3. Emulated device: This is the main part of the emulator showing how your widget looks on the emulated device. This will display a widget manager when you begin. Click on one of the widget to start it.
  4. Emulated toolbar: The emulated toolbar allows you to reduce your widget to a docked state or closing it entirely. When closed, the widget manager will reappeared.
  5. Widget information panel: This panel shows information about the widget you are currently emulating, such as its position on the screen and the size of its preference store.

Emulator devices

The Widget Emulator comes with a set of devices which simulate characteristics of devices such as mobile phones, TVs and a desktop computer. Each device varies with respect to for example screen resolution, availability of features like a dock, user agent and so on.

The default devices provided are:

Preset Media-type Screen size (px) Connection Storage Framerate
Desktop screen 800×600 256kbps 2MB Fast
VGA Mobile screen 640×480 16kbps 20kB Slower
QVGA Mobile screen 320×240 16kbps 20kB Slower
WVGA Mobile screen 800×480 16kbps 20kB Slower
TV tv 800×480 32kbps 200kB Fast

How to add devices

There are three ways of adding devices: By using the device panel in the emulator, importing a device file and by editing the file default_devices.js in the root of the emulator directory.

Adding a device in the emulator

The panel for adding devices
Figure 3. The panel for adding devices

  1. Click the blue “D” icon to display the device panel. This panel displays information about the installed devices.
  2. Click “New” beneath the list of devices. This will expand the panel with a UI for creating a new device.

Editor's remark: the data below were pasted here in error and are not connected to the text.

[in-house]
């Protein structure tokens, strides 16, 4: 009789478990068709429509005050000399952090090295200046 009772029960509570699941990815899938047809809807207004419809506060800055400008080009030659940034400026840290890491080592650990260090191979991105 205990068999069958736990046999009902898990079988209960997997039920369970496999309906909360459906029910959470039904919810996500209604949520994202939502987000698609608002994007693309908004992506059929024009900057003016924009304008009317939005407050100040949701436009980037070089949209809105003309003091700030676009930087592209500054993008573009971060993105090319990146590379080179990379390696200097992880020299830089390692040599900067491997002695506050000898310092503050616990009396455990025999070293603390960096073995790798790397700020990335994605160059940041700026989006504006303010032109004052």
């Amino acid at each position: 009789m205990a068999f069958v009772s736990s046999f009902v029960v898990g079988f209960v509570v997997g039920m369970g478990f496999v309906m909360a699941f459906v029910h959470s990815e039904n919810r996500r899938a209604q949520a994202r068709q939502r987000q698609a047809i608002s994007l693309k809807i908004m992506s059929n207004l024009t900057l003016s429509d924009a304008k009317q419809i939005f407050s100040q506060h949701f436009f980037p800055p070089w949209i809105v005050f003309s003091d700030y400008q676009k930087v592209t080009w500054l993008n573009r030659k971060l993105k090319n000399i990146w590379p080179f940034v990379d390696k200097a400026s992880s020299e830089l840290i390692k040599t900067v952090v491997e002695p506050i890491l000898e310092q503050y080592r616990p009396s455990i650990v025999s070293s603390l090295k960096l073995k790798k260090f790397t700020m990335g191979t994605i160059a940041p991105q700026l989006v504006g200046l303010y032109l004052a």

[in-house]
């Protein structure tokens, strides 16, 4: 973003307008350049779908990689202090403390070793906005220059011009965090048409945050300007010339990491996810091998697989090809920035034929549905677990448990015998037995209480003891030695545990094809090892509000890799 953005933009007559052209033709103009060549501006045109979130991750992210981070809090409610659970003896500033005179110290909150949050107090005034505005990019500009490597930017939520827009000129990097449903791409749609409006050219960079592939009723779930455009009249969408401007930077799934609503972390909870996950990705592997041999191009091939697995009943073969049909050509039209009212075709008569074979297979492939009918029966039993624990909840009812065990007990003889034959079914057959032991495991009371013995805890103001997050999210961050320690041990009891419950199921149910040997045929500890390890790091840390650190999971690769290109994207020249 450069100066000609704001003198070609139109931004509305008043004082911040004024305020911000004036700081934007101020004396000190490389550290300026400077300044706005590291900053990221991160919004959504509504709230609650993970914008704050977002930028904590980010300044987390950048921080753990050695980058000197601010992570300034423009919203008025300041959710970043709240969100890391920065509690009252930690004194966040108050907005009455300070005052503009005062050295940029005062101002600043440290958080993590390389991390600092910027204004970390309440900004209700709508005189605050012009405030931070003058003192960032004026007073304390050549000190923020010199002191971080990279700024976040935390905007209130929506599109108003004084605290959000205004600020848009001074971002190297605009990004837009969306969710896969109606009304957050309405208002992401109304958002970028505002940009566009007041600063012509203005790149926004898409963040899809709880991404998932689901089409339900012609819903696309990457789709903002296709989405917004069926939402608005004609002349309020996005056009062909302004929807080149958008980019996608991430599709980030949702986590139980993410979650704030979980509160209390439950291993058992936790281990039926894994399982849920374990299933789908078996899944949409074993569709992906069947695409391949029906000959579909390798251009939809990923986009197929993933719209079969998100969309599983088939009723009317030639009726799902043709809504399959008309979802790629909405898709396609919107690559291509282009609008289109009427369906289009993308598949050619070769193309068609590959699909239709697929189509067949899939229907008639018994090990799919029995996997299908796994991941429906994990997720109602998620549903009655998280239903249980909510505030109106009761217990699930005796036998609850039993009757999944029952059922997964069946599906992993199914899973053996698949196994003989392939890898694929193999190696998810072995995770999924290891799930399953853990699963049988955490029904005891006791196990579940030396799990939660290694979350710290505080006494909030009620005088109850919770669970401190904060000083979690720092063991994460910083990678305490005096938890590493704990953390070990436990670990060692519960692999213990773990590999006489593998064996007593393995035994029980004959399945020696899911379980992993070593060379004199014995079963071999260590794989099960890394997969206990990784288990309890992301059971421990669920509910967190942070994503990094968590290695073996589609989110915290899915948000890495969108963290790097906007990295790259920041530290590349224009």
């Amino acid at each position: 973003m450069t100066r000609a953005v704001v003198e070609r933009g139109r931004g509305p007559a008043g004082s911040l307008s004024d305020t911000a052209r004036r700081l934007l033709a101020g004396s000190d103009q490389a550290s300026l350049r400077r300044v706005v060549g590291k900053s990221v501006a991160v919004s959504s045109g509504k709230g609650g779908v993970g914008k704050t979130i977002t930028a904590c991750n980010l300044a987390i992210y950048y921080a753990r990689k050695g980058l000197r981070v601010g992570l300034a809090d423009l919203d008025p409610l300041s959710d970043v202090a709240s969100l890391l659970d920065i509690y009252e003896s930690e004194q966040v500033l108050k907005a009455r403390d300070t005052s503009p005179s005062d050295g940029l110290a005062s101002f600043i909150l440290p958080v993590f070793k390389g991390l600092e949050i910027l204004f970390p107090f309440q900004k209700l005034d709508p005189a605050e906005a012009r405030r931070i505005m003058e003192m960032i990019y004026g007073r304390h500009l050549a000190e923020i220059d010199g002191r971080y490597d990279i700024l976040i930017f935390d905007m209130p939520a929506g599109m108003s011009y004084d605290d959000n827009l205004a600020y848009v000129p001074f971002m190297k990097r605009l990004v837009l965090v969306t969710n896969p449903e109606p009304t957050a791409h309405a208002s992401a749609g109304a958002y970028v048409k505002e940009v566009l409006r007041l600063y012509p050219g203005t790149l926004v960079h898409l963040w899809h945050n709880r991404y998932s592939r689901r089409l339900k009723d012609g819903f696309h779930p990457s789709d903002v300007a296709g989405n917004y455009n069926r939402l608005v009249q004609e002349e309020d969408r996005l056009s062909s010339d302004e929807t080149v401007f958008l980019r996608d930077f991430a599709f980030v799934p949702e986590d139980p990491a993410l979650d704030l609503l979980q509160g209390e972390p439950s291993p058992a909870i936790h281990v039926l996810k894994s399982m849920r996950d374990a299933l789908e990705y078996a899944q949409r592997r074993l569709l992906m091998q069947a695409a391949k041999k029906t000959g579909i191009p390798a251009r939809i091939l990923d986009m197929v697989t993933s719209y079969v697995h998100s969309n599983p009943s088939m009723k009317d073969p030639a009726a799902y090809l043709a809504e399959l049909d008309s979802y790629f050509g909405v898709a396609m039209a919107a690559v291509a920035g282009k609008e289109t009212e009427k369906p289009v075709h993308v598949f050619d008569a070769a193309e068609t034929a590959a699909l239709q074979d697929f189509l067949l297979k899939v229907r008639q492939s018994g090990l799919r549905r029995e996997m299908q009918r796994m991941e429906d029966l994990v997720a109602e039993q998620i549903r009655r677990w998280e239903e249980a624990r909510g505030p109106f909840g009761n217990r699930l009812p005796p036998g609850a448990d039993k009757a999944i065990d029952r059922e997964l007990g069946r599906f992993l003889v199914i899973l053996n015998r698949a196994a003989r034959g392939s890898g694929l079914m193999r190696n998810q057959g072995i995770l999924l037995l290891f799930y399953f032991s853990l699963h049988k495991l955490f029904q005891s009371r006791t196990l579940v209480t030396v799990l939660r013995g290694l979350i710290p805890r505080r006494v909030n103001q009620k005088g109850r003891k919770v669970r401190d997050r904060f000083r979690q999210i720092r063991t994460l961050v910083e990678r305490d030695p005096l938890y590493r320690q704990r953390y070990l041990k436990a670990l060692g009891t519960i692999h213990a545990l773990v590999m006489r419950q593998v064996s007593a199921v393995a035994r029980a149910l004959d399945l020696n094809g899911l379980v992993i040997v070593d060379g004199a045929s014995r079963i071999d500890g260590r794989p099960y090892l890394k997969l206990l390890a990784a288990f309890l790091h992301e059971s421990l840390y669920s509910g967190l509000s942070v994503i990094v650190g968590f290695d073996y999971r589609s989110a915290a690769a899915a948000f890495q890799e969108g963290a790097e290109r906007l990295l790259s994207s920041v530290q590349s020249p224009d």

3. Fill in relevant values, such as device name, user agent and so on.

Note that by adding devices this way, they will be saved in the preference store of the emulator.

Importing device files

Yoy may also import a JSON-file describing devices:

  1. Click the blue “D” icon to display the device panel. This panel displays information about the installed devices.
  2. Click “Browse” beneath the list of devices. This will raise a dialogue for choosing a file.
  3. Locate a JSON file with device descriptions and select it.

Note that by adding devices this way, they will be saved in the preference store of the emulator. See the section on device properties for the format of the file.

Editing default_devices.js

The default devices are stored in the file default_devices.js in the root of the emulator package. You can use this file to change the devices the emulator is distributed with.

  1. Browse to the installation directory of the emulator.
  2. Open the default_devices.js file in your favorite text editor.
  3. Add or edit entries as needed.

See the next section for format of the file.

Device properties

default_devices.js describes one object with an array of device entries. An imported JSON file needs to contain one array with the same type of entries. Each entry is an object with properties describing one device. An entry can look something like this:

    title: 'Desktop',
    media: 'screen',
    screen: [800, 600],
    storage: 2097152, // 2MB storage
    rotatable: true,
    chrome: null,
    dock: null,
    useragent: null,
    plugins: ['Network Security']

Here’s a quick explanation of the properties:

Name of the device.
The media type the device identifies itself with, one of ‘screen’, ‘handheld’ or ‘tv’.
An array with two numbers, the dimensions of the screen of the device.
A number, the number of bytes available for preference data storage.
A boolean, whether or not the device’s screen can be rotated, i.e. if the resolution event is fired.
An array with four numbers, corresponding to the number of pixels the device chrome takes up, in the order of top, right, bottom and left.
An array with two values, denoting the dimensions of the dock, or null if docking is not supported.
A string with the User Agent string the device identifies itself with, or null for the default.
An array of strings, the names of plugins that should be enabled for the device.